BBB National Programs Archive
NAD Recommends Shell Modify, Discontinue Certain Claims for V-Power NiTRO Premium Gasoline Following BP Challenge; Advertiser to Appeal
New York, NY – March 29, 2017 – The National Advertising Division has recommended that Shell Oil Company modify or discontinue certain challenged claims for the company’s Shell V-Power NiTRO+ Premium Gasoline. The company has said it will appeal NAD’s recommendations to the National Advertising Review Board.
NAD is an investigative unit of the advertising industry’s system of self-regulation. It is administered by the Council of Better Business Bureaus.
The claims at issue were challenged by BP Corporation North America and included:
- “No Other Gasoline Protects Better.”
- “No matter what you drive, this formulation works in all types of engines, both conventional and modern.”
- “Engine threats lurk around every corner: corrosion, wear, gunk. But now you have the power to stay ahead of engine threats. Introducing new Shell V-Power NiTRO+ Premium Gasoline, the best total engine protection you can get.”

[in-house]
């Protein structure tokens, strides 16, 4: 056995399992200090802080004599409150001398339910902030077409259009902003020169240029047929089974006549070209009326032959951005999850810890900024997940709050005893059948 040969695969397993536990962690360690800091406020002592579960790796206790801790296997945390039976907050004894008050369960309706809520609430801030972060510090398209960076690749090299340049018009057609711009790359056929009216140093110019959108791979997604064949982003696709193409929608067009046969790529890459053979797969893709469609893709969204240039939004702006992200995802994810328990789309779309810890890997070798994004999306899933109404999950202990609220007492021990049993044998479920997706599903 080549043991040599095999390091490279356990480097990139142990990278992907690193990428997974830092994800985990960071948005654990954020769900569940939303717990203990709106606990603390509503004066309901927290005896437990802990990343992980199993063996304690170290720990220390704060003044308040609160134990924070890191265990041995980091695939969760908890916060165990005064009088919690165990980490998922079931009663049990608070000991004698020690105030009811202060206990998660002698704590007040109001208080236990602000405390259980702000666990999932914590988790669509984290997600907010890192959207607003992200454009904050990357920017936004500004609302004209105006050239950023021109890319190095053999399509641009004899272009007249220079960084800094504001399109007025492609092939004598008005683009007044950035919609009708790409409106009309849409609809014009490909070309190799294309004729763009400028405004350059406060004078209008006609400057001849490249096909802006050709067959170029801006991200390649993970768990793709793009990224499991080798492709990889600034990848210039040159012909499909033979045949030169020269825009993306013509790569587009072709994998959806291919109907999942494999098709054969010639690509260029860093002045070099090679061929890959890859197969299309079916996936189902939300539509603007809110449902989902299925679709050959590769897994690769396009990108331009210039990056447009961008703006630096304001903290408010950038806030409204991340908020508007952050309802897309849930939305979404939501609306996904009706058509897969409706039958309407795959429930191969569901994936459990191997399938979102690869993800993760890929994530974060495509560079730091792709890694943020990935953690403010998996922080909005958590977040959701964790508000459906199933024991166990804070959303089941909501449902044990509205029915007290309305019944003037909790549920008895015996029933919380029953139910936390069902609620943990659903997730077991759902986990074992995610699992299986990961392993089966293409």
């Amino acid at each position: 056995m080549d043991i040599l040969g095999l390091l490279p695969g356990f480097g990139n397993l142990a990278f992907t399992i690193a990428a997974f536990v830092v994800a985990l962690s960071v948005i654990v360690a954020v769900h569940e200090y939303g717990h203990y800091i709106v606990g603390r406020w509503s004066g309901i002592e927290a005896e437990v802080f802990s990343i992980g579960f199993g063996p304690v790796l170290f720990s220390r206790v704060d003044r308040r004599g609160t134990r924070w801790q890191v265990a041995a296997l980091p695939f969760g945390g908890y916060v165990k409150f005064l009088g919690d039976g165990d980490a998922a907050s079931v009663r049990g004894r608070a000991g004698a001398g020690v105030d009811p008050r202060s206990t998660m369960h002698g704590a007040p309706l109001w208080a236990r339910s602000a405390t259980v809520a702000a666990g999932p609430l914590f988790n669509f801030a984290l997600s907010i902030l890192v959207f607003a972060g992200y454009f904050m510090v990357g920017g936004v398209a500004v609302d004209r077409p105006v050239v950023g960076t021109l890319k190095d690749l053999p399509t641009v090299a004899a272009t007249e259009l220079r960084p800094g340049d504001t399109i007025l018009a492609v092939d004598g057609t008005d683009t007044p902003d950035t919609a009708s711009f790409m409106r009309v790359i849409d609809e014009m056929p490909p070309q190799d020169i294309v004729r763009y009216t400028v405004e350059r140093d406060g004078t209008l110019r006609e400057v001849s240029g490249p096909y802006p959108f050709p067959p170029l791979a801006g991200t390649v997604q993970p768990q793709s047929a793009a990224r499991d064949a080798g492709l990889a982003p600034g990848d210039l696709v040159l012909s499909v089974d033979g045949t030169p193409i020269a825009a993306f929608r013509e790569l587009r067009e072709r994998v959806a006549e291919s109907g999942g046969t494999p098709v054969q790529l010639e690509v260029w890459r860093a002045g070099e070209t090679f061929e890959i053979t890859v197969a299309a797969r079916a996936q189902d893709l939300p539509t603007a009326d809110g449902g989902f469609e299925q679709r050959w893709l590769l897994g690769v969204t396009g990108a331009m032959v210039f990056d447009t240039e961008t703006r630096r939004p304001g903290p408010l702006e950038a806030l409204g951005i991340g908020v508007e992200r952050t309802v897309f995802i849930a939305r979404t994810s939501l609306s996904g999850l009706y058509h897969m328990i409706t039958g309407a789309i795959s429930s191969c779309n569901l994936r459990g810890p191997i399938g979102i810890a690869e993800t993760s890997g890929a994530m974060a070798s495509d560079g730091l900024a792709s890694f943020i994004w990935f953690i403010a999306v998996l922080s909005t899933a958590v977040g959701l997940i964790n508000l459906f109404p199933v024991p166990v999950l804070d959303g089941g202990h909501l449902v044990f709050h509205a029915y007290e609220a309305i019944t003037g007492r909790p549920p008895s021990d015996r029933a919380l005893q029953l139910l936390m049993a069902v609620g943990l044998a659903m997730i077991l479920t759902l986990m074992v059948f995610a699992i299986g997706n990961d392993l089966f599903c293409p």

- “Introducing new Shell V-Power NiTRO+ Premium Gasoline, a breakthrough in premium gasoline with unbeatable protection against gunk, unsurpassed protection against corrosion, and superior protection against wear, for the best total engine protection you can get.”
- “Introducing a breakthrough in protection against gunk, wear, and corrosion. The best total engine protection you can get.”
- “New Shell V-Power NiTRO+ Premium Gasoline is an innovative new premium formulation that provides the best total engine protection you can get. It delivers unbeatable protection against gunk and corrosion and superior protection against wear.”
- “Tested against competitors’ premium fuels, using industry standard tests, Shell V-Power NiTRO+ Premium Gasoline delivered unbeatable protection against gunk.”
- “[Shell V-Power NiTRO+] offers unbeatable protection against gunk and corrosion and offers superior protection against wear.”
As NAD noted in its decision, one of the ways in which retail gasoline brands can seek to differentiate their products from competitors is by promoting innovations and improvements to the various additives and detergents that are mixed with commoditized “base gasoline.”